Fuel cell technology has been gradually getting greater acceptance in the datacenter world. Getting end-to-end control of the power production aspect of datacenter energy requirements allows a business to more carefully control expenses and model future spending more accurately. But fuel cells, due to the nature of their production, are inherently expensive, which makes considerations o their use limited to only companies with significant budget for datacenter energy cost capital expenditures.
In the white paper “No More Electrical Infrastructure: Towards Fuel Cell Powered Data Centers” Microsoft Research examines the potential cost savings of using fuel cells to power datacenters. While that may seem like an oxymoron, based on the clear issues of fuel cell costs, Microsoft makes a clear case for the economics of scale in the production of fuel cells on a level not currently contemplated.
They do this by postulating the development of the rack-level fuel cell. In this model, rather than supplying an entire datacenter with power, the goal is to deliver power to a single rack. The Microsoft model postulates that doubling production volume would reduce the costs by 20 percent. For the small fuel cell that would be used in a rack system, their analysis used a cost of $3-5/W and a service life of 5 years.
While the expenses for IT equipment and datacenter cooling are not directly affected by using this type of power generation, the impact on the overall design and powering of the datacenter is significant. In any datacenter infrastructure, design concerns for the power distribution network are significant. With fuel cells, the issues of the local power distribution grid no longer apply. While the system is tied into the delivery of natural gas, that delivery system is much more reliable than the electrical delivery system in general. Failures in the natural gas delivery system from public utilities are very rare.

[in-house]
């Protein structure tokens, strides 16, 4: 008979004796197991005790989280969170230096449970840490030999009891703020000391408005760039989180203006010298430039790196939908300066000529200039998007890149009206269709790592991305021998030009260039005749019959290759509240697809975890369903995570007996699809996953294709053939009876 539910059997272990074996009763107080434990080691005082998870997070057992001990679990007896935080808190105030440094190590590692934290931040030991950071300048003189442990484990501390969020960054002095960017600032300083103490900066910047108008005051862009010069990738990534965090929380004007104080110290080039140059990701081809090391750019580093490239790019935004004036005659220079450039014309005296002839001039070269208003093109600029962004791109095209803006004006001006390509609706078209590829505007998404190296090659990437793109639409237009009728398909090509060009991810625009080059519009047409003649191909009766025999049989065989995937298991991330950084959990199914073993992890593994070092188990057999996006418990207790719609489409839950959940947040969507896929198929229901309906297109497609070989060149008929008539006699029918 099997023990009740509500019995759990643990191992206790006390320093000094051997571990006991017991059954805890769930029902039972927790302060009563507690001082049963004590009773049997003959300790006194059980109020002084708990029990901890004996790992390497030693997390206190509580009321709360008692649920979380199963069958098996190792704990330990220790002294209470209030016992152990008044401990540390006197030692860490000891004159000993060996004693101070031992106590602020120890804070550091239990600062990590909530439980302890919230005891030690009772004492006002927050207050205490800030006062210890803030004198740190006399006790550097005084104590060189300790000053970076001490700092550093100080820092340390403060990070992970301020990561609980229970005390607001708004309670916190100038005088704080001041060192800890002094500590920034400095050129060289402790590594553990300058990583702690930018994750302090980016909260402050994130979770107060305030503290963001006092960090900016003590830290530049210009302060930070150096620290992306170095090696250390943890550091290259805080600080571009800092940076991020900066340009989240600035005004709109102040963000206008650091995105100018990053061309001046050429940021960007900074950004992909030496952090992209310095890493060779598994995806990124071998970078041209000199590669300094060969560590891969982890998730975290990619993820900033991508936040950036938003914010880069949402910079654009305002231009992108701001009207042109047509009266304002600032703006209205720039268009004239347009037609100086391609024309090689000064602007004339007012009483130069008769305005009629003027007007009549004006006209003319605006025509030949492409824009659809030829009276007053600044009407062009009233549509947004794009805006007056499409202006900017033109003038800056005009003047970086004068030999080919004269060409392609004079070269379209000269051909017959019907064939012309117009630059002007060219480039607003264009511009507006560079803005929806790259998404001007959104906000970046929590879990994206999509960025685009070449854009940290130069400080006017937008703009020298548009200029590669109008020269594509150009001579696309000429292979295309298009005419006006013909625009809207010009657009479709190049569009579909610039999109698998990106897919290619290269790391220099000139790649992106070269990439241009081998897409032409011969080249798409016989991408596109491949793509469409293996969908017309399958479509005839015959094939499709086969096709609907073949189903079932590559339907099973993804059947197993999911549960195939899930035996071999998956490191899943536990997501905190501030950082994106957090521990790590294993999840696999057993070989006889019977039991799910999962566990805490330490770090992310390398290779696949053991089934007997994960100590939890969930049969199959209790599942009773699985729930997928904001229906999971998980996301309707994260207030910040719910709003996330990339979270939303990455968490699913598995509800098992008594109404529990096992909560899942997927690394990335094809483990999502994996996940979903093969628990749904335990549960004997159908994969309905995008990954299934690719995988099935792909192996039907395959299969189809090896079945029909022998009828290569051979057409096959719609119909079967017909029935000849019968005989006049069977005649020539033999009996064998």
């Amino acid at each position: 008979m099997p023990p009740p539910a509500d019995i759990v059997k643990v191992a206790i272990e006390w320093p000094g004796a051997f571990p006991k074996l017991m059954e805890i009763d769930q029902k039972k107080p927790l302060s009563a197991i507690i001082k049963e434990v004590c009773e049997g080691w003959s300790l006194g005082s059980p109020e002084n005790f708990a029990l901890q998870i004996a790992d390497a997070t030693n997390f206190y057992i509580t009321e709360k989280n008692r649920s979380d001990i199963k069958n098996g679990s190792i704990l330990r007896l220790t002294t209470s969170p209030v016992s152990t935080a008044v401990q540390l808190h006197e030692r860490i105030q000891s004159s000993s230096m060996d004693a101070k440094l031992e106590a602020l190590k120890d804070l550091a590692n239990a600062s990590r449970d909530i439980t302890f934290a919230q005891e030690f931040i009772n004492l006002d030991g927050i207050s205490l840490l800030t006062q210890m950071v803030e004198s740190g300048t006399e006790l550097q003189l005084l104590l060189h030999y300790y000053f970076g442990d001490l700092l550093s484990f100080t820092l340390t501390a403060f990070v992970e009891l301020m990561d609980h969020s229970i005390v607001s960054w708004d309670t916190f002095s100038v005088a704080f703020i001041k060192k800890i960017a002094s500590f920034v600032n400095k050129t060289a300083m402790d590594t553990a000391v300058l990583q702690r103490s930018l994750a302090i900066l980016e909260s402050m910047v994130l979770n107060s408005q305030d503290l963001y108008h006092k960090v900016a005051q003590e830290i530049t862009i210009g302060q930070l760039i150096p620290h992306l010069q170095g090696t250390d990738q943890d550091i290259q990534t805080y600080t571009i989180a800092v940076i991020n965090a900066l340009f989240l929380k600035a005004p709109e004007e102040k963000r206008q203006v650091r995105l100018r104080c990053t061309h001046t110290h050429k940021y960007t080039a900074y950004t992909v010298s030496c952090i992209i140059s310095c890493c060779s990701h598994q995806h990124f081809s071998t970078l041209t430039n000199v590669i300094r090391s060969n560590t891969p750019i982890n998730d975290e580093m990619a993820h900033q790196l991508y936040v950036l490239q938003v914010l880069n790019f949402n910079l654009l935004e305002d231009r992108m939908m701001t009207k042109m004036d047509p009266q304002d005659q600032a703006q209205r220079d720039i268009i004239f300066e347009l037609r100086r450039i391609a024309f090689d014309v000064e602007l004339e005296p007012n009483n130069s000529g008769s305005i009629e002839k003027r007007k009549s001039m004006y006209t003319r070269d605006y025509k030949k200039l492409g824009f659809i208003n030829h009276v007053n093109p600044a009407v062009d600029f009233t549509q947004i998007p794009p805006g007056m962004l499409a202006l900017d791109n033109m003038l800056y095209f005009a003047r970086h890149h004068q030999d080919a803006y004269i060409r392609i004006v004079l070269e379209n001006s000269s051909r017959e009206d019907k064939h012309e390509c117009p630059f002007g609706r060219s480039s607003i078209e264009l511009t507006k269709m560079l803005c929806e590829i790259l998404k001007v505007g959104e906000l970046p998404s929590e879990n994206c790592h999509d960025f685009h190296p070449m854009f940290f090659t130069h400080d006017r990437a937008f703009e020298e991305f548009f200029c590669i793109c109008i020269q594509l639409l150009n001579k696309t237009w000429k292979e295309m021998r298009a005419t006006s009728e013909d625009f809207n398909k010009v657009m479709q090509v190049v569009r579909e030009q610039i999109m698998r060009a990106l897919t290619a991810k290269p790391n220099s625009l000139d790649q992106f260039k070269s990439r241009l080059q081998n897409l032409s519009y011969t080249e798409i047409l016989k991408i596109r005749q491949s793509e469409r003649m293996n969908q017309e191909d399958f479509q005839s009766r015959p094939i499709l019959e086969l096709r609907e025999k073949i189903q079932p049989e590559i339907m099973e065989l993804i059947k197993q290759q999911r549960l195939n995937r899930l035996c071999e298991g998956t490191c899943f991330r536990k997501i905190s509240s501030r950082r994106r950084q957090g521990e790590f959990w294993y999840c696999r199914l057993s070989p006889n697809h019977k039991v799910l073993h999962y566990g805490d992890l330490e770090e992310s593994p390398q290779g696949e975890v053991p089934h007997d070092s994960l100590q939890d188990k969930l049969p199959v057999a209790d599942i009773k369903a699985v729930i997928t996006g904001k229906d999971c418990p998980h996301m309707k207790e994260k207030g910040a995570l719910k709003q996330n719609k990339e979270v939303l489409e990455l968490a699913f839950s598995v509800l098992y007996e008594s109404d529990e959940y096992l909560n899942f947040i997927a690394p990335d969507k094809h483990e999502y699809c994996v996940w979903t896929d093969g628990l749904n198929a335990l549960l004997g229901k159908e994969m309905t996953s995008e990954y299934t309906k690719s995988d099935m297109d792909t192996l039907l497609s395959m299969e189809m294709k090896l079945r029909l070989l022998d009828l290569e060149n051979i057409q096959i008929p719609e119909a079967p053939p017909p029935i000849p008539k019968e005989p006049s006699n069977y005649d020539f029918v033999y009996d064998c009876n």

It also means there is no need for power distribution units within the datacenter to deliver power to the racks. This is a significant CAPEX reduction in itself and with the ongoing OPEX reduction (natural gas is currently significantly cheaper than electricity) Based on a number of factors that include location sensitive prices for electricity, the paper sees the potential for, at minimum, 16-20 percent savings in CAPEX and 4 percent in OPEX. Savings like these should make fuel cells a definite consideration in the development of future datacenters.